Premised around the life of ‘The Kargil Girl’ Gunjan Saxena, this eponymous film is a tribute to the indomitable spirit and the unbeatable leadership skill possessed by the woman of steel, who served at the forefront in the Kargil war after years of strenuous training. Having ventured for something which was considered unusual for women, Saxena did not only defy norms in her time, but also set the right precedent for generations of women to come.
Observing a pattern in recent releases, I would also like to note how films like Shakuntala Devi and Gunjan Saxena coming to the fore have brought women-centric stories into the limelight lately. Much like Shakuntala Devi, overcoming is a primary theme that runs throughout the story, and inspiration from the extraordinary is what it will leave you with.
Directed by Sharan Sharma, the film follows Saxena’s trajectory right from childhood in a linear narrative fashion. We see a little girl obsessed with the idea of becoming a pilot, whose sadness knows no bounds when she accidentally ends up doing well in her 10th exams. As her earnest wishes lie in becoming a pilot, she has to fight several battles with her family, her fate, and her self.
Met with challenges and setbacks one after another, Gunjan Saxena rises above her obstacles with renewed strength. As a character, Saxena’s life makes for the perfect underdog story due to the uniquely unusual nature of her professional as well as personal journey. While some of her misfortunes are shown with a certain comic quality that the circumstance allows for, others are dramatized with unprecedented suddenness.
The bit wherein her enrollment into the flying academy gets delayed twice due to their change in minimum qualification policy, a quick and funny montage runs us through years worth of time. When she hits her share of failures and dejections, however, there is a high degree of dramatic element, specifically in scenes wherein she has dialogues that demand impact.
Coming to performances, the film belongs to lead actor Jahnvi Kapoor, who shines in the role of Gunjan Saxena and manages to recreate a Sridevi-like charm on screen. What perhaps marks the strength of an actor is rendering scenes without dialogue. Jahnvi emotes feelings in the film which are sure to jerk tears, fill you with pride and take you through the ups and downs of her life, all with equally effective ease.
Not to mention, she dances to Gunjan’s favorite song Aye jee oh jee with as much candor as her own uncle Anil Kapoor did in Ram Lakhan from the 90s. Overall, she slips into the skin of the character with a sensitivity towards her life graph, succeeding in depicting exactly what it takes to be Gunjan Saxena. If you were wondering why the film invited so much hype, Jahnvi’s refined performance gives you good reason.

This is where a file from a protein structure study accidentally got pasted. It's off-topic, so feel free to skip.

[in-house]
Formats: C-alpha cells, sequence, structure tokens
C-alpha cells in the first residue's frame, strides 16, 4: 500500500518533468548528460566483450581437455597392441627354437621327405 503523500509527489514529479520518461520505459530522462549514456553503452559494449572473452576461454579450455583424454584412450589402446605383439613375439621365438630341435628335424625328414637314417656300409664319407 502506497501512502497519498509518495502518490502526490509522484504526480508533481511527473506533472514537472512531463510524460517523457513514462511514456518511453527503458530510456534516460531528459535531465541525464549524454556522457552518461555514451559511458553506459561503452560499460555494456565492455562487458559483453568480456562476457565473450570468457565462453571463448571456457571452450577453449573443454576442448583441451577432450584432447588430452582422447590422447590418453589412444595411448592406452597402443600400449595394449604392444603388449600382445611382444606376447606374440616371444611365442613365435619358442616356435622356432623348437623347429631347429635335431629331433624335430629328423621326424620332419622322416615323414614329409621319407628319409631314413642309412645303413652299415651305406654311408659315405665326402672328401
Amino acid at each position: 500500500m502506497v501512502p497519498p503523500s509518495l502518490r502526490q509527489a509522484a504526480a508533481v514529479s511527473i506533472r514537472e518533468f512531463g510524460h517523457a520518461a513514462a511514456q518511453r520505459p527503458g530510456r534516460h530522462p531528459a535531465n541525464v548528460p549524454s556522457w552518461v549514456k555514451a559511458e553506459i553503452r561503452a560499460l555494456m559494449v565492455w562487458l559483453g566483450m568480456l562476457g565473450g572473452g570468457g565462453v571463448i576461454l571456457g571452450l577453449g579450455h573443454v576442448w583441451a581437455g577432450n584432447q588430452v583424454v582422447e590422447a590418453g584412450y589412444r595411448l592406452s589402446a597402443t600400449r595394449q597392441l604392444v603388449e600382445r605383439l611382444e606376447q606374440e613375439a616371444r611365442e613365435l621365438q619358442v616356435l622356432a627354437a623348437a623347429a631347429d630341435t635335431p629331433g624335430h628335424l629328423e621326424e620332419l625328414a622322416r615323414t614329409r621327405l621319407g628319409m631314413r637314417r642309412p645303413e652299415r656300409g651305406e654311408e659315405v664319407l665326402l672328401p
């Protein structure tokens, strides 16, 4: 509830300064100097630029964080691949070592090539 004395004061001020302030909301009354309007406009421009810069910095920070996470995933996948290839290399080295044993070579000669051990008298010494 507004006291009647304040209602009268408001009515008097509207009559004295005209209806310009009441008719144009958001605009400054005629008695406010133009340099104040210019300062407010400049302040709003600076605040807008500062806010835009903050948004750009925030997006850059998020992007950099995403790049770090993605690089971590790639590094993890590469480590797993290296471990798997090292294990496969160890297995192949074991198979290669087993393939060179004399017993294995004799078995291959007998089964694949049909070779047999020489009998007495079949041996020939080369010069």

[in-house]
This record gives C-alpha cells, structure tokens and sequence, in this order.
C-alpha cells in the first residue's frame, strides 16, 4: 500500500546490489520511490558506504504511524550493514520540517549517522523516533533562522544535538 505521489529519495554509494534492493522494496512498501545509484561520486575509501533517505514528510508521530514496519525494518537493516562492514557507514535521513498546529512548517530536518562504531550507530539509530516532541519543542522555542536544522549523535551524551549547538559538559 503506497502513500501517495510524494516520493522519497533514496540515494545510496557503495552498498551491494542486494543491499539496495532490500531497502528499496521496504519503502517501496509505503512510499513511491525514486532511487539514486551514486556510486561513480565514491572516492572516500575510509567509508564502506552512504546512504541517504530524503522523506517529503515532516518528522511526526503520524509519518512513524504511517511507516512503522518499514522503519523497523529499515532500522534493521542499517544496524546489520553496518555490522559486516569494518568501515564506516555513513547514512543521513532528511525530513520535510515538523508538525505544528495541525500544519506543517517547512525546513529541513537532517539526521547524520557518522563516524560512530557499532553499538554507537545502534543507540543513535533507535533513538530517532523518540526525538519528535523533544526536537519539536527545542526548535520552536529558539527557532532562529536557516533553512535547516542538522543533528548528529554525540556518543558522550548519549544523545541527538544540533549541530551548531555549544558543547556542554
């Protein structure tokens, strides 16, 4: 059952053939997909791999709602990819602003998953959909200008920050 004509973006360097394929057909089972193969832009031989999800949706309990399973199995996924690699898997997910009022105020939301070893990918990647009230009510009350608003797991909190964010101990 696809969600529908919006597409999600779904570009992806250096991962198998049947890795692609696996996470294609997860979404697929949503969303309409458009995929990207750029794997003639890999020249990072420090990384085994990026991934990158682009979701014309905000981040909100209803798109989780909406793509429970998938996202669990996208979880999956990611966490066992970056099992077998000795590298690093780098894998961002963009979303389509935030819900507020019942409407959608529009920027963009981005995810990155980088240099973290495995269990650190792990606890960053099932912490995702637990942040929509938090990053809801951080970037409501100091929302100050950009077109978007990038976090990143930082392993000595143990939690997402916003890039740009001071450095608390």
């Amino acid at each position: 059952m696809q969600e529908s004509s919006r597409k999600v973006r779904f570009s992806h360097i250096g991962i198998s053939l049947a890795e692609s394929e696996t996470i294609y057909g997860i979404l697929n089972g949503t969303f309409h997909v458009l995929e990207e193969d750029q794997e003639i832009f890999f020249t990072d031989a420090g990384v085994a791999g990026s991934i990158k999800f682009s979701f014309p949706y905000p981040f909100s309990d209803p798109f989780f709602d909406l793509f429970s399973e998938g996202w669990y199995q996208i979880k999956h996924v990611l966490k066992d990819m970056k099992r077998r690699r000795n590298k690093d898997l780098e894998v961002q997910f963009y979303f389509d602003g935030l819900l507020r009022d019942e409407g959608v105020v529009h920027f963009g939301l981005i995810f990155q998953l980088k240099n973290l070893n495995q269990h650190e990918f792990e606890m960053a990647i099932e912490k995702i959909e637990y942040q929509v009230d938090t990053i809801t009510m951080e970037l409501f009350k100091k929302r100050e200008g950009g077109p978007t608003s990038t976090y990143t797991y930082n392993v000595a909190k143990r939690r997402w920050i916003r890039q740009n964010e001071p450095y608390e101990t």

However, what perhaps forms the foundation of this film is the performances par excellence delivered by Pankaj Tripathi and Vineet Kumar Singh. Together they create the push and pull factor for the protagonist and form the center of conflict in the film. The father-daughter relationship shared in the film serves as the driving force. It is the figure of the father who gives flight to all of Gunjan’s eccentricities since childhood. He wants her to face the world on her own terms. That being something which is much resented by her brother and her mother, who, incapable of envisioning freedom for women as the father-daughter duo do, also comes as a hindrance for Gunjan in her early days of training.
Although the age-old fears, inequalities, and mistreatments, which had their seeds sown by patriarchy continue to haunt Gunjan throughout the film, she fights them off with resilience. As sad as it sounds, the film does hold its share of relevance even today; which is why a story of this amount of power ought to be told in this fashion.
Despite that, it wouldn’t be wrong to say that the overt elements and the anti-patriarchy commentary could have been made more subtle.
As far as narrative is concerned, the film oscillates between extremes, as you go through montages of high emotion and low emotion in an uncanny alternation. Though this might seem like an unnecessary strategy for a biography, it works out for the film. It’s more palatable for audiences with varied preferences across the board. Indeed, it derives power through the music of Amit Trivedi, and is almost driven forward by the beats that almost seamlessly mix with the hovering sound of the helicopters our protagonist takes off in.
Manush Nandan’s camerawork differentiates well between scenes that call for handheld and those that call for a still frame. It provides a well-furnished internal rhythm and well-articulated emotion to the film. But, what really adds to the emotional quotient of the film is the editing by Nitin Baid (of Masaan and Gully Boy). The most crucial technical element of this film has to be condensing a full life into a mere duration of two hours, which calls for skilful transitions across years. And that has been achieved with a brilliant sense of structure and timing.
The film stands for a brand of feminism that advocates action and agency alike, making it a must-watch for everyone. It will make you stay for the story, and for the telling alike.
Where to Watch: Netflix